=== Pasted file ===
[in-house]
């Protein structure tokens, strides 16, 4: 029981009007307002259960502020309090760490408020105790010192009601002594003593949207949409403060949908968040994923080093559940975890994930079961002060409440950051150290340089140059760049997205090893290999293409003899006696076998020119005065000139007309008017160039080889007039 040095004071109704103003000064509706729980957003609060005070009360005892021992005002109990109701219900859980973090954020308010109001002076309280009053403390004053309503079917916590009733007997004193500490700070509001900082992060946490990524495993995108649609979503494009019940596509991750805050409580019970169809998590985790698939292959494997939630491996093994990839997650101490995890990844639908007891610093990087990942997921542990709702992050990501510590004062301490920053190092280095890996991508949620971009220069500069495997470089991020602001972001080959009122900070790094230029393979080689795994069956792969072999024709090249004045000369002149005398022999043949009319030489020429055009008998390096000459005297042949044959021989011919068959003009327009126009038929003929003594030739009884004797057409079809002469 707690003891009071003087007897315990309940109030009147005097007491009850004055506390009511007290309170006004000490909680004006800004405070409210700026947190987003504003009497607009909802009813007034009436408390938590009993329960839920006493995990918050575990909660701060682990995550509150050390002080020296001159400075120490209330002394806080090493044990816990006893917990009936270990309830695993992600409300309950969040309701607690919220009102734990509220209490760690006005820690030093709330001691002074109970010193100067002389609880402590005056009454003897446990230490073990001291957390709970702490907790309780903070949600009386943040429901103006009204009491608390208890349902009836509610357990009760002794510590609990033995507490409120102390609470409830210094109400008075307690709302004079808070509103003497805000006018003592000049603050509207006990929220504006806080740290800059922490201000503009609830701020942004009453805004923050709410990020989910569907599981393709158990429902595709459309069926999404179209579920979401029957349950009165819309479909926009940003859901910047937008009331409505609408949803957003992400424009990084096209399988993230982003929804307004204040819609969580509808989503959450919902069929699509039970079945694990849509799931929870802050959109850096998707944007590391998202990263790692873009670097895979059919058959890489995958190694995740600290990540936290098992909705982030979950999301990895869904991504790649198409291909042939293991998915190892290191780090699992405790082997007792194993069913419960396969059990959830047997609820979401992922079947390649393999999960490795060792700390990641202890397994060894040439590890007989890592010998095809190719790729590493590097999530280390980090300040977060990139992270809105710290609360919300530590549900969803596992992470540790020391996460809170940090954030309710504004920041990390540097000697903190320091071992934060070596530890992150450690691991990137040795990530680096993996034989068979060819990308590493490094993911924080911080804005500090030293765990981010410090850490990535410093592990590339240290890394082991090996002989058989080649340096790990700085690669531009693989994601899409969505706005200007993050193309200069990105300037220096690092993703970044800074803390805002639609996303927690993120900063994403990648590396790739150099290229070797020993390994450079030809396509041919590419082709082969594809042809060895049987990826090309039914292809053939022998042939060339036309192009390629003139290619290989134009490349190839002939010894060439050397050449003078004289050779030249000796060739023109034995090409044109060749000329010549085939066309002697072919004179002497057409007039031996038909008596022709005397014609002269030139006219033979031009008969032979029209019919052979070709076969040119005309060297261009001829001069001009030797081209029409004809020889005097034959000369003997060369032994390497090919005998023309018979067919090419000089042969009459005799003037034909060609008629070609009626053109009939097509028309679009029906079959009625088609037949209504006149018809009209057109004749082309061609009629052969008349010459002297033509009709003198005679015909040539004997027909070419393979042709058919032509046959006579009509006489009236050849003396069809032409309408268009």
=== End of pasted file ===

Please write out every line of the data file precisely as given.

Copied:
[in-house]
């Protein structure tokens, strides 16, 4: 029981009007307002259960502020309090760490408020105790010192009601002594003593949207949409403060949908968040994923080093559940975890994930079961002060409440950051150290340089140059760049997205090893290999293409003899006696076998020119005065000139007309008017160039080889007039 040095004071109704103003000064509706729980957003609060005070009360005892021992005002109990109701219900859980973090954020308010109001002076309280009053403390004053309503079917916590009733007997004193500490700070509001900082992060946490990524495993995108649609979503494009019940596509991750805050409580019970169809998590985790698939292959494997939630491996093994990839997650101490995890990844639908007891610093990087990942997921542990709702992050990501510590004062301490920053190092280095890996991508949620971009220069500069495997470089991020602001972001080959009122900070790094230029393979080689795994069956792969072999024709090249004045000369002149005398022999043949009319030489020429055009008998390096000459005297042949044959021989011919068959003009327009126009038929003929003594030739009884004797057409079809002469 707690003891009071003087007897315990309940109030009147005097007491009850004055506390009511007290309170006004000490909680004006800004405070409210700026947190987003504003009497607009909802009813007034009436408390938590009993329960839920006493995990918050575990909660701060682990995550509150050390002080020296001159400075120490209330002394806080090493044990816990006893917990009936270990309830695993992600409300309950969040309701607690919220009102734990509220209490760690006005820690030093709330001691002074109970010193100067002389609880402590005056009454003897446990230490073990001291957390709970702490907790309780903070949600009386943040429901103006009204009491608390208890349902009836509610357990009760002794510590609990033995507490409120102390609470409830210094109400008075307690709302004079808070509103003497805000006018003592000049603050509207006990929220504006806080740290800059922490201000503009609830701020942004009453805004923050709410990020989910569907599981393709158990429902595709459309069926999404179209579920979401029957349950009165819309479909926009940003859901910047937008009331409505609408949803957003992400424009990084096209399988993230982003929804307004204040819609969580509808989503959450919902069929699509039970079945694990849509799931929870802050959109850096998707944007590391998202990263790692873009670097895979059919058959890489995958190694995740600290990540936290098992909705982030979950999301990895869904991504790649198409291909042939293991998915190892290191780090699992405790082997007792194993069913419960396969059990959830047997609820979401992922079947390649393999999960490795060792700390990641202890397994060894040439590890007989890592010998095809190719790729590493590097999530280390980090300040977060990139992270809105710290609360919300530590549900969803596992992470540790020391996460809170940090954030309710504004920041990390540097000697903190320091071992934060070596530890992150450690691991990137040795990530680096993996034989068979060819990308590493490094993911924080911080804005500090030293765990981010410090850490990535410093592990590339240290890394082991090996002989058989080649340096790990700085690669531009693989994601899409969505706005200007993050193309200069990105300037220096690092993703970044800074803390805002639609996303927690993120900063994403990648590396790739150099290229070797020993390994450079030809396509041919590419082709082969594809042809060895049987990826090309039914292809053939022998042939060339036309192009390629003139290619290989134009490349190839002939010894060439050397050449003078004289050779030249000796060739023109034995090409044109060749000329010549085939066309002697072919004179002497057409007039031996038909008596022709005397014609002269030139006219033979031009008969032979029209019919052979070709076969040119005309060297261009001829001069001009030797081209029409004809020889005097034959000369003997060369032994390497090919005998023309018979067919090419000089042969009459005799003037034909060609008629070609009626053109009939097509028309679009029906079959009625088609037949209504006149018809009209057109004749082309061609009629052969008349010459002297033509009709003198005679015909040539004997027909070419393979042709058919032509046959006579009509006489009236050849003396069809032409309408268009």